The National Stenographer, Volume 3

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Page 88 - True, I talk of dreams ; Which are the children of an idle brain, Begot of nothing but vain fantasy ; Which is as thin of substance as the air ; And more inconstant than the wind...
Page 88 - And dreams in their development have breath, And tears, and tortures, and the touch of joy ; They leave a weight upon our waking thoughts, They take a weight from off our waking toils, They do divide our being...
Page 478 - But have you ever rightly considered what the mere ability to read means? That it is the key which admits us to the whole world of thought and fancy and imagination?
Page 88 - He that hath found some fledged bird's nest may know, At first sight, if the bird be flown ; But what fair well or grove he sings in now, That is to him unknown. And yet, as angels in some brighter dreams Call to the soul, when man doth sleep ; So some strange thoughts transcend our wonted themes, And into glory peep.
Page 526 - Yet I doubt not through the ages one increasing purpose runs, And the thoughts of men are widened with the process of the suns.
Page 45 - And when thou prayest, thou shalt not be as the hypocrites are: for they love to pray standing in the synagogues and in the corners of the streets, that they may be seen of men.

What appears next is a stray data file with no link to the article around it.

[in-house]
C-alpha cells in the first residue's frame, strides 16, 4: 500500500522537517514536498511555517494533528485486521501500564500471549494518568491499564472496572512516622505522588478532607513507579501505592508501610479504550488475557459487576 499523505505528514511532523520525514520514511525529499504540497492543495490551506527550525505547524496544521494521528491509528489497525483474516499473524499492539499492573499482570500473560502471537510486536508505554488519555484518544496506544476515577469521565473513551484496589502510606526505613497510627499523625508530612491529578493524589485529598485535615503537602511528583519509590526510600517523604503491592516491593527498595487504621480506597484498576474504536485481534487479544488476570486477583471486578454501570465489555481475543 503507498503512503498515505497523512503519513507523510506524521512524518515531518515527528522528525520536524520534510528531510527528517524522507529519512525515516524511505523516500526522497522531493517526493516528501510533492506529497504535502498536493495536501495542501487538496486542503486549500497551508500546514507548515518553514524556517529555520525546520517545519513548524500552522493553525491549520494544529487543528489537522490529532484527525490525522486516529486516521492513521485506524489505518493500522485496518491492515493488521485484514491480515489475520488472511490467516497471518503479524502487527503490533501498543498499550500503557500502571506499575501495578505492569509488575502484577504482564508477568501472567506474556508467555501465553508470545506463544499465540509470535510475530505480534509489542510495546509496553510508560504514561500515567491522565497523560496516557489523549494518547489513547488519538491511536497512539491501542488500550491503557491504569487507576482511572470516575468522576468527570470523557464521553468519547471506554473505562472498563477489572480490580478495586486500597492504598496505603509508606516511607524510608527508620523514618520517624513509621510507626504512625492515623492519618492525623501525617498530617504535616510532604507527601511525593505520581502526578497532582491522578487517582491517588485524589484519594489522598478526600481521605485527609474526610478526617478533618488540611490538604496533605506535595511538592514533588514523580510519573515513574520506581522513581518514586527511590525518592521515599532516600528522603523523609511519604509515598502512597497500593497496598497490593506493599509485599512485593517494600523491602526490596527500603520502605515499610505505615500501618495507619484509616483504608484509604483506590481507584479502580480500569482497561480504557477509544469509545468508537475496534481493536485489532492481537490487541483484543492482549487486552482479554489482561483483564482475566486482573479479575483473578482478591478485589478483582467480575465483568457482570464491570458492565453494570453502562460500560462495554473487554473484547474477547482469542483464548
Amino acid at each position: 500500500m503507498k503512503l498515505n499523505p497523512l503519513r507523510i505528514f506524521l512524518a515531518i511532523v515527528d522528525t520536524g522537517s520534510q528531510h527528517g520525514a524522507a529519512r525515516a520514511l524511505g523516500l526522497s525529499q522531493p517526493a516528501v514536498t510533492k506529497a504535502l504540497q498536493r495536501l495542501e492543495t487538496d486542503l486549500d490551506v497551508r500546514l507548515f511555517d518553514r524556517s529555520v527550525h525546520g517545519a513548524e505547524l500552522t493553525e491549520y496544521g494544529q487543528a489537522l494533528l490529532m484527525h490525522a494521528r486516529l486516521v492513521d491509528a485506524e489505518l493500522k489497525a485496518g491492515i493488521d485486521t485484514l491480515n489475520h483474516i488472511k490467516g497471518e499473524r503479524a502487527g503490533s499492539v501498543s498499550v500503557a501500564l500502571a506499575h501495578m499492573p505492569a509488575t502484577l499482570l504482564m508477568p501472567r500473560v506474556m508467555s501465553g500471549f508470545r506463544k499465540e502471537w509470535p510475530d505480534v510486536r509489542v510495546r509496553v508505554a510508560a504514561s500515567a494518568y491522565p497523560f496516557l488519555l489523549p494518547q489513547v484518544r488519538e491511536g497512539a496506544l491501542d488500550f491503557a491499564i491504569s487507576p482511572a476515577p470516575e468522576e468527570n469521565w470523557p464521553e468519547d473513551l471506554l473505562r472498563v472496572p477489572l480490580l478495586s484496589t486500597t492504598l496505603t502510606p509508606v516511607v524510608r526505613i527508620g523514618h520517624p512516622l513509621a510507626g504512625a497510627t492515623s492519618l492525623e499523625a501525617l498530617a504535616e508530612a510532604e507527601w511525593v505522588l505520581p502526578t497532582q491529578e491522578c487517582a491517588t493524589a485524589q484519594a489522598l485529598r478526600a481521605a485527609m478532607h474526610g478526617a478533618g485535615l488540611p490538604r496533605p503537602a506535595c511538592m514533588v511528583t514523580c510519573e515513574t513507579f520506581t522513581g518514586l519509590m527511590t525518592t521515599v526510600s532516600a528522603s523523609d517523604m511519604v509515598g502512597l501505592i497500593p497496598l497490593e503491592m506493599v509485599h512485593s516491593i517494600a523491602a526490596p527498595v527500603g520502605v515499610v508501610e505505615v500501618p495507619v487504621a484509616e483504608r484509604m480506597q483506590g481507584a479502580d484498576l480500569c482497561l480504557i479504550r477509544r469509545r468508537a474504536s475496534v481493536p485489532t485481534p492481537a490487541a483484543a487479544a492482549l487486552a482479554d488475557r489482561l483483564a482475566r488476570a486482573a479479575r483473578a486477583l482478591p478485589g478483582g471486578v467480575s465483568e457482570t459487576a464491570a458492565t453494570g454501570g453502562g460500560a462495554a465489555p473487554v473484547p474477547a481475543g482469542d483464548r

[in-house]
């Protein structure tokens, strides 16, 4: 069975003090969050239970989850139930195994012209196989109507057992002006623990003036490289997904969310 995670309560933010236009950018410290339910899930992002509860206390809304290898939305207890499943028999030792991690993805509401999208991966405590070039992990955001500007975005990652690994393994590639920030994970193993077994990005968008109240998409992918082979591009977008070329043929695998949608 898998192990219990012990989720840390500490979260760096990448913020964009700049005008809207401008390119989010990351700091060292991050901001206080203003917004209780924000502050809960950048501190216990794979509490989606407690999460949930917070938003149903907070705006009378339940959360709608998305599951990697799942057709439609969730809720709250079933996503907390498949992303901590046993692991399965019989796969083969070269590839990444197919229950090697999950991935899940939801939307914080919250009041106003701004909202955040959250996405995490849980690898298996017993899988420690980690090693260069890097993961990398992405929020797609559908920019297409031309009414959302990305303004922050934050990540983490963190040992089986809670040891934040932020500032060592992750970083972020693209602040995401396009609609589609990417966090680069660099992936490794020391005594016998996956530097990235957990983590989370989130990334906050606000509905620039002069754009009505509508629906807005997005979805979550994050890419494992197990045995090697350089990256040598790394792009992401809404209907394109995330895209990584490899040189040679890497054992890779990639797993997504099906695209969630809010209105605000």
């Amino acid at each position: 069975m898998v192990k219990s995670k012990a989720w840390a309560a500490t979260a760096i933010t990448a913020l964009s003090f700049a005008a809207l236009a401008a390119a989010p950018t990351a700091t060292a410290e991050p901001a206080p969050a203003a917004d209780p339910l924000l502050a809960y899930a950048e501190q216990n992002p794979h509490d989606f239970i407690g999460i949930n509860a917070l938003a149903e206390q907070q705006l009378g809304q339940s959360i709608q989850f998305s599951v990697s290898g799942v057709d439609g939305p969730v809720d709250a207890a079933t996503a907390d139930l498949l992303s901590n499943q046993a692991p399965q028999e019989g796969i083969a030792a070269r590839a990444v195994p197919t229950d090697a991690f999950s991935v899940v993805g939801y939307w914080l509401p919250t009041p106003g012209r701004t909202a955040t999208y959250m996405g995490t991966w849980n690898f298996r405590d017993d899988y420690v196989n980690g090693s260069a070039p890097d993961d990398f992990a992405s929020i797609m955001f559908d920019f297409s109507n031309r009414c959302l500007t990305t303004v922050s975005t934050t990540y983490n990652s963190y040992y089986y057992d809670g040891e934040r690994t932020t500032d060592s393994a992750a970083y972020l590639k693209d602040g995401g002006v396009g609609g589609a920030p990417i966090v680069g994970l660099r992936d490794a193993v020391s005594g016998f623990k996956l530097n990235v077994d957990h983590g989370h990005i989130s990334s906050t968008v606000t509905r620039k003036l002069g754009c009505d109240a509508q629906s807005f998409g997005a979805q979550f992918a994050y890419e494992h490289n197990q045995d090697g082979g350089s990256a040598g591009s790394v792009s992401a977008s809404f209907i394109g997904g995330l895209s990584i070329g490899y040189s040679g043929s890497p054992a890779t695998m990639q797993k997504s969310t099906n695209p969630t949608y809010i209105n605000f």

Page 88 - Disparts a dew-lipp'd rose. Above his head, Four lily stalks did their white honours wed To make a coronal ; and round him grew All tendrils green, of every bloom and hue, Together...
Page 88 - As this gone by : good night, good night ! Sweet sleep be with us, one and all ! And if upon its stillness fall The visions of a busy brain, Well have our pleasure o'er again, To warm the heart, to charm the sight, Gay dreams to all ! good night, good night ! Carolinay Lady Nairne.
Page 481 - One is sometimes asked by young people to recommend a course of reading. My advice would be that they should confine themselves to the supreme books in whatever literature, or still better to choose some one great author, and make themselves thoroughly familiar with him. For, as all roads lead to Rome, so do they likewise lead away from it, and you will find that, in order to understand perfectly and weigh exactly any vital piece of literature, you will be gradually and pleasantly persuaded to excursions...
Page v - A number of systems are taught, but that of Benn Pitman is more generally used than any other in this country, and may be called the "American System.

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